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Montage

Stirred, Shaken, and Sung

Pink Martini—musicians who don't "know enough to be scared"

January-February 2008

Pink Martini onstage, with Thomas Lauderdale on piano at far left, and vocalist China Forbes.

Photograph by James Wilder Hancock/Pink Martini


Pink Martini onstage, with Thomas Lauderdale on piano at far left, and vocalist China Forbes.

Photograph by James Wilder Hancock/Pink Martini

At the end of Pink Martini’s Carnegie Hall debut this past June, a conga line broke out in the audience and bounced its way up and down one of the aisles. Even in the venerable hall’s tiered balconies, people were on their feet, clapping and dancing. “Our music is permission to escape into a romantic world,” says lead singer China Forbes ’92.

That music—much of it written either by Forbes or by bandleader Thomas Lauderdale ’92—represents a kind of reverse globalization. Rather than impose one style everywhere, it draws from nearly everywhere, ranging from Edith Piaf-style torch songs to Brazilian sambas to Gershwin standards; the lyrics are in Spanish, French, Italian, Japanese, Arabic, and Portuguese, as well as English. With strings, percussion, two horn players, and Forbes’s clear, luminous voice, the 12-piece pop orchestra has a lush, energetic sound, with the sweep of a Hollywood musical from the 1940s or ’50s (www.pinkmartini.com). It’s a mix different from almost anything else out there, and audiences are responding: Pink Martini’s first two albums sold more than a million copies combined, and its recently released third album, Hey Eugene!, entered Amazon’s bestseller list at number one.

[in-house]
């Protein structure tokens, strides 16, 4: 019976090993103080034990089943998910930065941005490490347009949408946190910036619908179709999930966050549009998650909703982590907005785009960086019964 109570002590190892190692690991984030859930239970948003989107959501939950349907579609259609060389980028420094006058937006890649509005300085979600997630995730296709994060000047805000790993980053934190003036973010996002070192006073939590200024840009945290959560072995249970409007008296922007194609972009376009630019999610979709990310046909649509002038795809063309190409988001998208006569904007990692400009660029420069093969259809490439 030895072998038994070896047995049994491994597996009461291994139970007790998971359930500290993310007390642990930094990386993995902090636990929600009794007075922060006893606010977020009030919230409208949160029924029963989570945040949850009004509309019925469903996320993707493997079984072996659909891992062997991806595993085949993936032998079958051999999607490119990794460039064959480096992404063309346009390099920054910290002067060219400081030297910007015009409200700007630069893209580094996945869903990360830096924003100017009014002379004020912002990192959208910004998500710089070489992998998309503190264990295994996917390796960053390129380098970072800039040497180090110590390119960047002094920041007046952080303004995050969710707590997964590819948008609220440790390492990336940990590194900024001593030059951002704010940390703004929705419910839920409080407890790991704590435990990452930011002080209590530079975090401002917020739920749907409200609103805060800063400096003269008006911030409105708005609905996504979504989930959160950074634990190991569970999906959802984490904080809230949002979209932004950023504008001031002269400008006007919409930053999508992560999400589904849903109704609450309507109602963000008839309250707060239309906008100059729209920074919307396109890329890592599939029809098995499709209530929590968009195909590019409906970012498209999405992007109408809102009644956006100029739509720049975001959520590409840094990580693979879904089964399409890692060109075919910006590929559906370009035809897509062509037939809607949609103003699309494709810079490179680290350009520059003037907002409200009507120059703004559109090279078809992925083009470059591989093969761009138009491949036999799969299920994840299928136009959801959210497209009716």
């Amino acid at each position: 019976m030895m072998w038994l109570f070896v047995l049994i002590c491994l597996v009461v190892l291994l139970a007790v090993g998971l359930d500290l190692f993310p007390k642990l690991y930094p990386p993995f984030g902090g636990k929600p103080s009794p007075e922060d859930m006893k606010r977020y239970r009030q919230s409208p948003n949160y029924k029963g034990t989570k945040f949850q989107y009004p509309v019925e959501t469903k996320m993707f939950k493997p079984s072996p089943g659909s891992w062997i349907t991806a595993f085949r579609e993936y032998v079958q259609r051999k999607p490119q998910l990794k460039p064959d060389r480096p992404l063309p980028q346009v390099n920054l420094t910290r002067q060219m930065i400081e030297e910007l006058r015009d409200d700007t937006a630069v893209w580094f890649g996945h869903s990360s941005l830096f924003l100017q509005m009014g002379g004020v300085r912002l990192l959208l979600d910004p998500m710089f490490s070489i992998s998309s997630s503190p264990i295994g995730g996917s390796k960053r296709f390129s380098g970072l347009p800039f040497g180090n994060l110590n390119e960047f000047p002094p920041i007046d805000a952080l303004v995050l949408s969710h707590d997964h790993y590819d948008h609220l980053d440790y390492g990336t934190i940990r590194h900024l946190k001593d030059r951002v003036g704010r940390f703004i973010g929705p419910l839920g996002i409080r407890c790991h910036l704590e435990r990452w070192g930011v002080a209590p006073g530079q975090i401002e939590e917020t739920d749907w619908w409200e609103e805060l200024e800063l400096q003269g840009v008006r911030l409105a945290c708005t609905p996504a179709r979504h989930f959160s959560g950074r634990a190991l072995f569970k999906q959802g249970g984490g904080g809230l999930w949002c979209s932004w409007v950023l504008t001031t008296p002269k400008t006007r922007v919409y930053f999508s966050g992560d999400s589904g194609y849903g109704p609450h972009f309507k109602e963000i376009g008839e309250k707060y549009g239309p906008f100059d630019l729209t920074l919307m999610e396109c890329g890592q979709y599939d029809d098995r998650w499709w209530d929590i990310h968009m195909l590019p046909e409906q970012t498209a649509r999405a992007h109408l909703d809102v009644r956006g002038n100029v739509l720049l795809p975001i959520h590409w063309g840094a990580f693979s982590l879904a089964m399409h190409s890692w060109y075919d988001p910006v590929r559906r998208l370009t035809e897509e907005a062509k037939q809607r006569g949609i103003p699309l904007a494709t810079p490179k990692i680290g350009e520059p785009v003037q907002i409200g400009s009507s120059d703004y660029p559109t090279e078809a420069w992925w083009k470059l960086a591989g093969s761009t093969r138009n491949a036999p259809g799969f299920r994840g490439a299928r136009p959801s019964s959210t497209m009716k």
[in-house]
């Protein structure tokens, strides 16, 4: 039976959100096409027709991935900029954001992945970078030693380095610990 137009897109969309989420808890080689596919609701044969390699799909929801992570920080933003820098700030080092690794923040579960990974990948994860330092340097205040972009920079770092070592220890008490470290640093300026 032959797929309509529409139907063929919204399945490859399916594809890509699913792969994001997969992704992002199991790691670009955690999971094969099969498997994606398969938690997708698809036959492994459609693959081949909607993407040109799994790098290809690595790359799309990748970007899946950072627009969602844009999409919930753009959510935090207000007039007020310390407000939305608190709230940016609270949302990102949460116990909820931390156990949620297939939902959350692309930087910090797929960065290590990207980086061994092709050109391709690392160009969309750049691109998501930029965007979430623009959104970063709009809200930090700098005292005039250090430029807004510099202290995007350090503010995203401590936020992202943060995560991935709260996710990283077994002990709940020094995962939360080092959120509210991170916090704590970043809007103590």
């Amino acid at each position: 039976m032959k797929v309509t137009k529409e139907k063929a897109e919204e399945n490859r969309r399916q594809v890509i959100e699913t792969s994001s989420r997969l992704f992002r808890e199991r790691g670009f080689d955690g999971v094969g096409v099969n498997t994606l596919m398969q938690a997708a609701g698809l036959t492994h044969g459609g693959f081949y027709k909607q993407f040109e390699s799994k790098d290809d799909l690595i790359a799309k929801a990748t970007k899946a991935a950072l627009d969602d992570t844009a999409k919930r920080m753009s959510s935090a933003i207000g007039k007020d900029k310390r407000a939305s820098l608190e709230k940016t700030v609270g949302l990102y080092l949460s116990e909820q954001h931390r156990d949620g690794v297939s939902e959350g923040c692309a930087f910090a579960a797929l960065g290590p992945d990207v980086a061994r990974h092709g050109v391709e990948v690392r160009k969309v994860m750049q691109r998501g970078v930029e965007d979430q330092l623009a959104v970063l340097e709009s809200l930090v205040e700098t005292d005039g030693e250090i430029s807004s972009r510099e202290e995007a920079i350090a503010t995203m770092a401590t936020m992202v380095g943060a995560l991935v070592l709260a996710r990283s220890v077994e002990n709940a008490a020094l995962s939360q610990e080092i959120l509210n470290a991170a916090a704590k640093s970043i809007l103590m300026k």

The New York Times headlined its review of the Carnegie Hall concert “Grab a Cocktail and Listen to the Vintage-Chic Band.” Replace “Cocktail” with “Coffee,” and that headline—with its offbeat allure—could have been a handwritten sign from 1992 advertising a musical night at Café Mardi in the Adams House lower common room. The founder of Café Mardi, and of Pink Martini, has never had trouble attracting an audience. With his platinum-blond hair, bow tie (something he gave up after college), and cross-dressing, Thomas Lauderdale has always cut a flamboyant figure. (He threw the last, and perhaps most famous, party in the now-remodeled-out-of-existence Adams House pool: “In walks the senior tutor—lots of naked people in the pool, at 3 a.m., with the lights off,” he confesses with an impish grin.) When not in the pool, Lauderdale, a classically trained pianist, could often be found late at night accompanying Forbes on Puccini and Verdi arias. But he never envisioned that a band would grow out of their collaboration. “I was more concerned with throwing parties,” he says. “With being the cruise-ship director of Adams House.”

His cruise-ship-director talents—energy, organization, and a penchant for fun—have served him and Pink Martini well. Indeed, the band’s appeal is not unlike that of the cruise ship: just subtract the surfeit of dining options and the shuffleboard, and enable the ship to travel at high speed through time as well as space. Of writing lyrics in several languages and drawing on the musical styles of different eras, Lauderdale says, “It frees us from the fear of sentimentality. It’s like a kid playing the piano—he doesn’t know enough to be scared.”